SUM 41







Dissonant, Low vocals, Melancholic, Old School, Punk
""Heaven :x: Hell" is SUM 41's latest and final offering, a double album somewhere between Heaven (punk) and Hell (heavy-metal)."
ADRIANSTORK (02.04.2024)  
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Five years after the release of "Order In Decline", Sum41, California's most Canadian of punk surfers, are back in the spotlight. Perhaps for the last time, as singer Deryck Whybley had specified that this album would be the last studio recording for the band, who will be calling it a day at the end of a concert in Paris at the La Défense Arena. We might as well end on a high note for a band that brightened the youth of some of our readers.

In addition to the punk influences shared with fellow bands Good Charlotte, Simple Plan, Green Day and Blink 182, Sum 41 has always emphasized sounds closer to heavy metal. Guitarist Dave Baksh is an ardent Iron Maiden fan. When he left, the band concentrated on a more power pop formula. When he returned to the fold, metal also made a comeback. These two main influences are the focus of this two-sided album.

The first side focuses on a more punk sound. The sunny chords that open 'Waiting On A Twist Of Fate' are instantly recognizable, taking us straight back to the glory days of "Half Four Of Power" or "All Killer No Filler". The band puts its trademark stamp on the tunes, with some 'Oh Oh Oh's and unstoppable choruses ('Landmines', 'Future Primitive'). The guitar is incisive, the vocals are always edgy and nervous (annoying, say the detractors) but capable of subtlety. We're even treated to the classic ballad 'Radio Silence'. The tracks follow on from each other with gusto, and as usual, we get the (false) impression that they can all sound the same and prove to be very homogeneous, a sensation that can be experienced on the aforementioned albums shared by bands of the same ilk. Sum 41 does what it does best, without surprising the listener or changing its aesthetic.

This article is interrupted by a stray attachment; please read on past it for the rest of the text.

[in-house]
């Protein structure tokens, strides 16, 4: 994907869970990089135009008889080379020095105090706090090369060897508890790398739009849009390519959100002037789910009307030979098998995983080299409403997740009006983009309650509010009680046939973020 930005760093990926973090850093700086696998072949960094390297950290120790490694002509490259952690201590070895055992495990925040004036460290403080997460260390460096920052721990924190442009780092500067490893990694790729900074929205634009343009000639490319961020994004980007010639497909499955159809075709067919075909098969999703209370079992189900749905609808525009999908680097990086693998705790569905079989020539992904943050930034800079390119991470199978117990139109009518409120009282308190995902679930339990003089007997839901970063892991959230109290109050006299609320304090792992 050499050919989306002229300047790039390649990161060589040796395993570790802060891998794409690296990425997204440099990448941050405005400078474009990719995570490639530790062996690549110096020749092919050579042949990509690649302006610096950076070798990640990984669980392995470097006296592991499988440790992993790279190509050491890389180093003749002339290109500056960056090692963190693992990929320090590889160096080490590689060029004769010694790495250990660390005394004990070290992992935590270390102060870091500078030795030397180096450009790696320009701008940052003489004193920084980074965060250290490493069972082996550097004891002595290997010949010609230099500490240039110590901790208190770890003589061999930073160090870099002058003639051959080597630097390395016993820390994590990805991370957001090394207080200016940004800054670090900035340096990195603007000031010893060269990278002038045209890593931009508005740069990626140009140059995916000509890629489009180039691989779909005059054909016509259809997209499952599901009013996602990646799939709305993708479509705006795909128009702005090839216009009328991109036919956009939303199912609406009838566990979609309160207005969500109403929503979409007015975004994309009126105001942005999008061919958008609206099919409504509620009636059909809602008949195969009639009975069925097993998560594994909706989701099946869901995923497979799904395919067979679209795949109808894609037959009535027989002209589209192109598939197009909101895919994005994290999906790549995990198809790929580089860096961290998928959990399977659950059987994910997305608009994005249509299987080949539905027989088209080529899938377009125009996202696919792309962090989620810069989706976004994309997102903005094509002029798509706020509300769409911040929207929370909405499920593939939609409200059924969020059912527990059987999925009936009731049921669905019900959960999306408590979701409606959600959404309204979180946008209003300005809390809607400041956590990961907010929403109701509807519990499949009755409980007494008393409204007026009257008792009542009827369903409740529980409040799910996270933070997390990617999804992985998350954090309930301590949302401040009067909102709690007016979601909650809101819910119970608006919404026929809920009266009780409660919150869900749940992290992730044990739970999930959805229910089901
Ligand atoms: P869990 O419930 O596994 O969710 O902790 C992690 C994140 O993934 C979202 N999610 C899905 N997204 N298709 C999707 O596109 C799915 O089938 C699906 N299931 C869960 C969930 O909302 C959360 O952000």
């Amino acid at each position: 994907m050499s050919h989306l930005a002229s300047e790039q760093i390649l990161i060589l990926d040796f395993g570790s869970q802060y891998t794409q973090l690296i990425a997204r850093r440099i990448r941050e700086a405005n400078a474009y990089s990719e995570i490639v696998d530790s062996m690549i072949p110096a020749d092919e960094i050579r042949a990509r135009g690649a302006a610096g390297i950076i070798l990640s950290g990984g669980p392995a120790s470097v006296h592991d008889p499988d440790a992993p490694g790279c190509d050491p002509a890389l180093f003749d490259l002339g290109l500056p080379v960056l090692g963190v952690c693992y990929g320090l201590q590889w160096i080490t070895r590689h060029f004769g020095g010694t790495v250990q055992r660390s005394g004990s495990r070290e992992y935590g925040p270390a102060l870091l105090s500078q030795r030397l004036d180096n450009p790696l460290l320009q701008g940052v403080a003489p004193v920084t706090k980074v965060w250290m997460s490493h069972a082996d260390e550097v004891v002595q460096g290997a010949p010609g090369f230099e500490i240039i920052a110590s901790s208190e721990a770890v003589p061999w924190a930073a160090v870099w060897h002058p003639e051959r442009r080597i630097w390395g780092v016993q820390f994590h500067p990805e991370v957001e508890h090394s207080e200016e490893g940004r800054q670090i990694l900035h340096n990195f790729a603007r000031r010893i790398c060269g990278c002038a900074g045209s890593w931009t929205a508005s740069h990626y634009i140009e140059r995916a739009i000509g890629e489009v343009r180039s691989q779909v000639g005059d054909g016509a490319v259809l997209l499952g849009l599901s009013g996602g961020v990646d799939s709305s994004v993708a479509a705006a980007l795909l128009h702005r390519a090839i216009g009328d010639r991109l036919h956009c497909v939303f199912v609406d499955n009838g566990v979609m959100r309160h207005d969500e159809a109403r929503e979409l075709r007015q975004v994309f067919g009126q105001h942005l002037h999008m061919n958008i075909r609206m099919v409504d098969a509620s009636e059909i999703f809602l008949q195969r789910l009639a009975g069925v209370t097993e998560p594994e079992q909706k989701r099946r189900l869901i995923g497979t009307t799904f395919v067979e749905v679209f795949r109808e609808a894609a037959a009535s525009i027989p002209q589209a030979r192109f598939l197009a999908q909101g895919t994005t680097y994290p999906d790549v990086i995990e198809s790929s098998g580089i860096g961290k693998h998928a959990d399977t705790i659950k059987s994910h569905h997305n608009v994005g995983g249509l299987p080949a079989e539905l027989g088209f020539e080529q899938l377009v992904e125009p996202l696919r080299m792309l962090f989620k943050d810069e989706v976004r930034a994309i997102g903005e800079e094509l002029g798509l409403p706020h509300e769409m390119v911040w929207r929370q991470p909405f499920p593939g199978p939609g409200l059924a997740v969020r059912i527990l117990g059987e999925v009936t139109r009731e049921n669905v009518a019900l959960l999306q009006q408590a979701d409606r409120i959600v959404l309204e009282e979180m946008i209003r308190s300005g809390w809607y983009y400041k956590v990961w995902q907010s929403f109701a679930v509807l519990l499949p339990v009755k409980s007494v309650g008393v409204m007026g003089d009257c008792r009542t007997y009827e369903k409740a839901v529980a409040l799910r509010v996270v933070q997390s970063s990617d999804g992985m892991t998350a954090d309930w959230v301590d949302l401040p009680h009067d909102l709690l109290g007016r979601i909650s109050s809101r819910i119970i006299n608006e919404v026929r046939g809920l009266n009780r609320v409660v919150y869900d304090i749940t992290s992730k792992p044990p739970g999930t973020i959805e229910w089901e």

The second side - the famous 'Hell' of the title track - aims to raise the bar a little higher and take on the heights of heavy metal. The sound gets heavier, Avril Lavigne's former companion screams a little more, but the clear voice still predominates. 'I Don't Anyone', 'It's All Me' and 'You Wanted War' are quite enjoyable. The guitarist gives it his all, with some dizzying solos, and the rhythm section adopts a spirit akin to that of a jackhammer. The Canadians even color 'Painted Black' with a little more dripping darkness, but the track remains a little too faithful to the original, as if the guys from Ontario didn't want to get too dirty with Mick Jagger and his band. With songs 3 minutes long, it's a bit difficult to build atmospheres or even surprise, and Sum 41's metal lacks depth. In addition, the album's neat division is a bit of a disservice; it might have been happier to offer a little less punk and a little more heavy. But would fans have followed a band that had cut itself off from its roots?

Despite its 55 minutes, Sum 41's new and final album proves to be fairly faithful to the band's spirit, taking a more frontal metal path than on the previous opus. Let's hope the Canadians reconsider, though, because Sum 41 is that eccentric, slightly noisy friend with whom you spend memorable evenings knowing in advance what the conversations are going to sound like. Suddenly, when that friend decides to stay away too long, we realize just how much we miss him!
- Official website

01. Waiting On A Twist Of Fate
02. Landmines
03. I Can'T Wait
04. Time Won'T Wait
05. Future Primitive
06. Dopamine
07. Not Quite Myself
08. Bad Mistake
09. Johnny Libertine
10. Radio Silence
11. Preparasi A Salire
12. Rise Up
13. Stranger In These Times
14. I Don'T Need Anyone
15. Over The Edge
16. House Of Liars
17. You Wanted War
18. Paint It Black
19. It's All Me
20. How The End Begins

Dave Baksh: Guitares
Deryck Whibley: Chant / Guitares
Frank Zummo: Batterie
Jason McCaslin: Basse
Tom Thacker: Guitares / Claviers
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SUM 41: Heaven :x: Hell
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